David James has revealed an interesting side of Sir Alex Ferguson’s management that I hadn’t previously been aware of. He claims that the manager has actively encouraged his players to isolate themselves from players at different clubs, to help the unity in the dressing room.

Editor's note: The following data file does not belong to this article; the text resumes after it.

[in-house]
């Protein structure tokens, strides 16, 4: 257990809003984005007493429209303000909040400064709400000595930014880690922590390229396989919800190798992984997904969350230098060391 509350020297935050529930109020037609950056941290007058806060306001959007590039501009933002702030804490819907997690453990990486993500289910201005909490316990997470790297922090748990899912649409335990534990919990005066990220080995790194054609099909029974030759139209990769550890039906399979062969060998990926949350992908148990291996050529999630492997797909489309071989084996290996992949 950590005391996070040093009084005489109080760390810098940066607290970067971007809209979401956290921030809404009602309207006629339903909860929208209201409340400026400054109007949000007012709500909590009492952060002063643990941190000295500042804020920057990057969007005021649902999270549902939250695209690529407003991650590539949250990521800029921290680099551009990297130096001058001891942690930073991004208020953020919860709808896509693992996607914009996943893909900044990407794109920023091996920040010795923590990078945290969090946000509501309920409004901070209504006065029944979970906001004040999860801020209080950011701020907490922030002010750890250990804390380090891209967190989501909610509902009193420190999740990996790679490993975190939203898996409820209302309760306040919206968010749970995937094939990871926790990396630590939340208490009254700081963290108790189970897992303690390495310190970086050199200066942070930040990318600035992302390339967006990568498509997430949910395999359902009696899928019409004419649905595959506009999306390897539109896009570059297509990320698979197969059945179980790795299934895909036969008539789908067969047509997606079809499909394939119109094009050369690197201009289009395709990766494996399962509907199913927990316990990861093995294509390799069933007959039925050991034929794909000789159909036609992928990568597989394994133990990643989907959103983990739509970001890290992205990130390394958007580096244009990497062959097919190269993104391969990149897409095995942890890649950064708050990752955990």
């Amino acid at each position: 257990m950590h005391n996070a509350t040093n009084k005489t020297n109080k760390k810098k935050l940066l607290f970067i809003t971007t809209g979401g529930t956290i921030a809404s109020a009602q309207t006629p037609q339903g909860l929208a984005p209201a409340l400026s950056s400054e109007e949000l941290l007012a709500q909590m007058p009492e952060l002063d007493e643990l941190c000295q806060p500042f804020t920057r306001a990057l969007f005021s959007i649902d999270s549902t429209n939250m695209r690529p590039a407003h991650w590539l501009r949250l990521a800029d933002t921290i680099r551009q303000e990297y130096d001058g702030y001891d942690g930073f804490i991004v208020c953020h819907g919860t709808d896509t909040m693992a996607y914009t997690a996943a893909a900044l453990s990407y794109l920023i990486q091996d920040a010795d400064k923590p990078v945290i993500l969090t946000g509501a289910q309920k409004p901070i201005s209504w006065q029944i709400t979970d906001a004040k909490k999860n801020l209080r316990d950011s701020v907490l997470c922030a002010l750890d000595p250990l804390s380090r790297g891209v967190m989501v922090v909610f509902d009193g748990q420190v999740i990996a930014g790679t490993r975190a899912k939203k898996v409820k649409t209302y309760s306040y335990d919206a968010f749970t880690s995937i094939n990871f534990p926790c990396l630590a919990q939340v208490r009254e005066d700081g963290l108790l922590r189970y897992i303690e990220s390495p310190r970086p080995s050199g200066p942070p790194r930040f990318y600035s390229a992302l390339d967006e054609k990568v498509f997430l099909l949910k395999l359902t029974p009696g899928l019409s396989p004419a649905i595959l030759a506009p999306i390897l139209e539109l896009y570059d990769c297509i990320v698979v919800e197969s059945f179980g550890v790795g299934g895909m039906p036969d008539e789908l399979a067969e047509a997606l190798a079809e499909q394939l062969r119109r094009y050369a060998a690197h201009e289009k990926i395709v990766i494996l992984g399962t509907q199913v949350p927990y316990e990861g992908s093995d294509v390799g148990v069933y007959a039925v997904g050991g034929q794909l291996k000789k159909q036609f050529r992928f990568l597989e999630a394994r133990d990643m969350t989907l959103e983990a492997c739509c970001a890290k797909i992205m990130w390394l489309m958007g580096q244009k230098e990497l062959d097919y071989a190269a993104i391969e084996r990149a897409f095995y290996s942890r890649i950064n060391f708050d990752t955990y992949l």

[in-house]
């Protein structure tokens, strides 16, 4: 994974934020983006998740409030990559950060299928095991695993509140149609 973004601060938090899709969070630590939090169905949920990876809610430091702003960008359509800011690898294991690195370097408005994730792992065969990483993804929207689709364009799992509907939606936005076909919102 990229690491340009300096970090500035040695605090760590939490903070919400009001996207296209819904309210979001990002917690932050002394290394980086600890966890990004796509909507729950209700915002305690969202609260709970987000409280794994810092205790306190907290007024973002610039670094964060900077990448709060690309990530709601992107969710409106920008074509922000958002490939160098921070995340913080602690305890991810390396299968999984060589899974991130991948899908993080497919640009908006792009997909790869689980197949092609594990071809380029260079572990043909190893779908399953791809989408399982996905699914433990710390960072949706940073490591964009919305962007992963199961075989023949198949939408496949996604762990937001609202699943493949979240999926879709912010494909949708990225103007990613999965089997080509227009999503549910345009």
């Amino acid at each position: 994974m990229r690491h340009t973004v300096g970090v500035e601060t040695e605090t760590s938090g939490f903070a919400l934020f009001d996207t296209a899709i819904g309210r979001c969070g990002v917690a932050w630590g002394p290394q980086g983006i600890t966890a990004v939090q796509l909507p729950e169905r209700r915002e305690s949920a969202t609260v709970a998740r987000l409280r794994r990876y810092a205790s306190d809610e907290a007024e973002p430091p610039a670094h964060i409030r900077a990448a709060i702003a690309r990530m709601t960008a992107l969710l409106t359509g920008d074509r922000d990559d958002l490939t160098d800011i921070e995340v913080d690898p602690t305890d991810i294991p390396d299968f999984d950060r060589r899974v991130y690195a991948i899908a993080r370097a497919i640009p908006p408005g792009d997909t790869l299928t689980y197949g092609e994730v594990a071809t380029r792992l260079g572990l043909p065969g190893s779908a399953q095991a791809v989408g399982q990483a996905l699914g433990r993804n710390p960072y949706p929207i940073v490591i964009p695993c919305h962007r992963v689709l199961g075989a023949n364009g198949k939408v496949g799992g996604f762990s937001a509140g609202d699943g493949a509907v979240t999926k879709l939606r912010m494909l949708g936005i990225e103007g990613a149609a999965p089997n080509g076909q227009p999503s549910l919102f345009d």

“I remember sitting with Phil Neville for a chinwag and, like a typical footballer, ranting about a team-mate of mine who I found annoying at the time,” said James. “When I’d finished I expected Phil to reciprocate. But there was not a word. ‘What an absolute prick!’ I thought, red-faced after pouring my heart out only for him to remain tight-lipped. But later I concluded that his approach was an exemplary – and clever – way to carry yourself through a career in football. All the United players were the same, no one would ever say a bad thing about their team-mates. It all contributed to that sense of separation: there were United players, and then there was the rest of us. And I have little doubt that it was Ferguson himself who encouraged that segregation. For it was Ferguson who was the first manager to ban opposition players from entering the home players’ lounge for a drink after a game. Until then post-match mingling had been a tradition. But while Ferguson famously enjoys a glass of red with rival managers at Old Trafford, he was quick to ensure there was no such socialising among his players. At the time the football fraternity was horrified. There was this feeling of “Just who do you think you are?” Little did we know. Everyone keeps asking whether David Moyes can control the United dressing room, but United players police themselves. Ferguson created an environment in which players would control each other, so that he didn’t have to. The presence of Ryan Giggs and Paul Scholes was significant. Two players who had won more trophies than anyone else meant that there were authority figures in the team, whom younger players dared not question.”